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Here's How to Take Care of the Backend

In an unprecedented mid-season switch, The WB is taking over Fox's Grounded for Life after the February sweeps, and the deal is all about syndication later on.

The WB will purchase six new episodes of the show and the rights to 50 episodes created in the two years the Carsey-Werner-Mandabach-produced series has been on Fox. The WB is likely to air Grounded for Life
as part of its Friday-night comedy lineup.

Fox, said a source, had been lukewarm about picking up a full 22-episode run of the sitcom, about the travails of a couple who became parents in their teens. But it had decent ratings with male teens and young men and averaged 8.3 million viewers in the two times it aired this season.

After Fox missed a contractual window to renew the show, C-W-M informed Fox that it was going to shop the show around. The WB grabbed it; Fox let them.

In truth, it's a smart move for Fox, which owns 25% of Grounded for Life's backend. That means Fox stands to reap millions should it end up in syndication. If Fox had canceled the show, its syndication hopes would have been over, because it wouldn't have produced enough episodes. But, if Grounded
can make it through this season and the next on The WB, it would build a big enough library to make it an attractive syndicated offering in 2005.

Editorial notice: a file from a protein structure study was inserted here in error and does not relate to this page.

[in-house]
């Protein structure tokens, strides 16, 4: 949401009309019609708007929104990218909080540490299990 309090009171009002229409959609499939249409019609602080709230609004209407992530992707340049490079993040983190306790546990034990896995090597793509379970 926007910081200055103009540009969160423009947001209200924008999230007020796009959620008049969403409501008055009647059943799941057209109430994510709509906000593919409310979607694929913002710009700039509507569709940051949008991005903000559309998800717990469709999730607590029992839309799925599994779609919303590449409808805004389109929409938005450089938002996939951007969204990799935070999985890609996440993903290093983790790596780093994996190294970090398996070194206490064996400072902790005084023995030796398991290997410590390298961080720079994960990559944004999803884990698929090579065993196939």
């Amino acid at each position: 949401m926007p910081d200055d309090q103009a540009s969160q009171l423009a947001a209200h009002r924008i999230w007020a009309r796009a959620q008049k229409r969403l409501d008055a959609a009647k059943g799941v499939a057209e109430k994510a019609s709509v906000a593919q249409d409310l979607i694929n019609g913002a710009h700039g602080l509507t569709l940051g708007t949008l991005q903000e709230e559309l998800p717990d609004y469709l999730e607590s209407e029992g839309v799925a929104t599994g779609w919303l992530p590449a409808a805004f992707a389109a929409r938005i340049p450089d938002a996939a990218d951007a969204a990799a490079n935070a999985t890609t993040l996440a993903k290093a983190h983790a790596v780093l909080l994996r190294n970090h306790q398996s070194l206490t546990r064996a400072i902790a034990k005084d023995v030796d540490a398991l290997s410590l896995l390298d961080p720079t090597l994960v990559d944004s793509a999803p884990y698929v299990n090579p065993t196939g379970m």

Last week, The WB also was deciding the fate of its Wednesday-night drama, Birds of Prey.
It's still in production, and The WB plans to air it through mid December, using all 13 episodes of the original order.

The WB also has cut back its orders for Thursday-night comedies Do Over
and Family Affair, picking up only two new episodes of each, bringing the total order for each to 15.

Over at Fox, the network still hasn't decided what to do with Friday night's Firefly, created by Buffy the Vampire Slayer's Joss Whedon, but the network has ordered two more episodes, keeping the ratings-challenged show on the schedule for now.

UPN ordered three additional episodes each of Monday-night comedies The Parkers
and Girlfriends
and one extra episode each of One on One
and Half & Half.

Contributing editor Paige Albiniak has been covering the business of television for nearly 25 years. She is a longtime contributor to Next TV, Broadcasting + Cable and Multichannel News. She concurrently serves as editorial director for entertainment marketing association Promax. She has written for such publications as TVNewsCheck, The New York Post, Variety, CBS Watch and more. Albiniak was B+C’s Los Angeles bureau chief from September 2002 to 2004, and an associate editor covering Congress and lobbying for the magazine in Washington, D.C., from January 1997-September 2002.